I recently took part in a great dialogue concerning scansion and pronunciation on LatinTeach. Aside from my beliefs of simplified versions of such practices, the following quote supports how I feel about natural accent in opposition to any practice that accents the ictus, as perpetuated by study of metrical feet. Sure, it’s from 1938 (Problems of the Latin Hexameter), but here’s what one F. Shipley has to say about Virgil’s verse:
“It was clear that he meant his lines to be read with their natural word-accents; that his caesurae were not artificial breaks at mere word-ends within the foot, but natural pauses; that ictus was more of an abstraction than a reality, and that if he recognized it at all as anything more than a purely theoretical marking of time intervals, it was entirely subordinated to the normal accent of words and phrases; and that if we read his verse with the natural accents upon the words, and with the pauses which sense or rhetorical and poetical emphasis demand, we need not concern ourselves with the so-called ictus or with the caesura as a mechanical device…”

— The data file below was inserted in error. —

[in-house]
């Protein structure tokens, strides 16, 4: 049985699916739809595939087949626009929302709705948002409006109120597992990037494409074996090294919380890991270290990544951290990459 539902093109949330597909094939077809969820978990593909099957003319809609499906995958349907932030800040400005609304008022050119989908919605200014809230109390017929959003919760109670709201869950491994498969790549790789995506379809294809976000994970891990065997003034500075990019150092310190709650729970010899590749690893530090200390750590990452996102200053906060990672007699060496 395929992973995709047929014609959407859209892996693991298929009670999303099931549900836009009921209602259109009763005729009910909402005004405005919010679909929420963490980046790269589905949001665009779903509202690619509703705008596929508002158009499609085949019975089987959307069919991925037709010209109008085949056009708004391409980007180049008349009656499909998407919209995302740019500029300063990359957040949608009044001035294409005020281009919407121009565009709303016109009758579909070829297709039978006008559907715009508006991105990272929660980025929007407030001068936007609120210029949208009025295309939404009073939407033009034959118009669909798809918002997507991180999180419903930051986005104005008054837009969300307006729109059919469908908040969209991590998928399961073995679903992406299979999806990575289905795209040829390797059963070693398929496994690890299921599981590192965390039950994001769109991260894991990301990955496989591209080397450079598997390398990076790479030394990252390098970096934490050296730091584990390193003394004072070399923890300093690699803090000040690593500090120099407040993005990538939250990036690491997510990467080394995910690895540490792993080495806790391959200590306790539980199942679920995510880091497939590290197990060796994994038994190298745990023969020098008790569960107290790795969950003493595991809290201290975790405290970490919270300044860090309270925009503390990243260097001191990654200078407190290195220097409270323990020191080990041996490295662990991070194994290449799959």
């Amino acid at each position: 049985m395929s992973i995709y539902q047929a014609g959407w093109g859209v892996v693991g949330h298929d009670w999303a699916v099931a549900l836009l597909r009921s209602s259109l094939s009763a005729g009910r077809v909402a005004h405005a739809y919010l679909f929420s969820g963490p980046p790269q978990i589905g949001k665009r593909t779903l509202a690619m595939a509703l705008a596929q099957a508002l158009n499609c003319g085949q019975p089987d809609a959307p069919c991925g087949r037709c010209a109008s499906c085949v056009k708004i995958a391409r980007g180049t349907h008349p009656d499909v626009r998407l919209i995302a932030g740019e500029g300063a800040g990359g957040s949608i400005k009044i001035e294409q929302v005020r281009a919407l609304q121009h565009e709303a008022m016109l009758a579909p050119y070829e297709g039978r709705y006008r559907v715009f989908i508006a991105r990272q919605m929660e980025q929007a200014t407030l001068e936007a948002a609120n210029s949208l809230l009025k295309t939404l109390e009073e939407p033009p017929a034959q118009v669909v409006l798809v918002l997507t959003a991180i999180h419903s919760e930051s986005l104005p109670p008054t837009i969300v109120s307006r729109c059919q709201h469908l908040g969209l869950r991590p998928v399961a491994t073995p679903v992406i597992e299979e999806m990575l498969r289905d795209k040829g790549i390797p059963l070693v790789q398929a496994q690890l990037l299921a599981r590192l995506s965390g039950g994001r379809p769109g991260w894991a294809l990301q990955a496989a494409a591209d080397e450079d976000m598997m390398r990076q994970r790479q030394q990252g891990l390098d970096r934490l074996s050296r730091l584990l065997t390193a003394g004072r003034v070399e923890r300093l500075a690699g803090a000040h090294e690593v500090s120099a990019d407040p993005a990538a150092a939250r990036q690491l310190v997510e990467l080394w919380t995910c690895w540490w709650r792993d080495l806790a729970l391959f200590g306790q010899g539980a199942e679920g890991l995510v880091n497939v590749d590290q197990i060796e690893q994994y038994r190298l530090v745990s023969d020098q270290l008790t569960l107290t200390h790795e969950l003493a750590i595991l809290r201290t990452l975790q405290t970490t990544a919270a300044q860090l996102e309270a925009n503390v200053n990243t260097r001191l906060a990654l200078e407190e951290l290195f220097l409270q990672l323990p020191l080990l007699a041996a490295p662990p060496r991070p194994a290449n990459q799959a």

Here is an example of the difference between the two…
ARma viRUMque caNO troIAE qui PRImus ab Oris
natural accent Ex.:
ARma viRUMque CAno TROiae qui PRImus ab Oris
The latter has so much more life in it that I am amazed people still follow (or consider using) the former practice at all.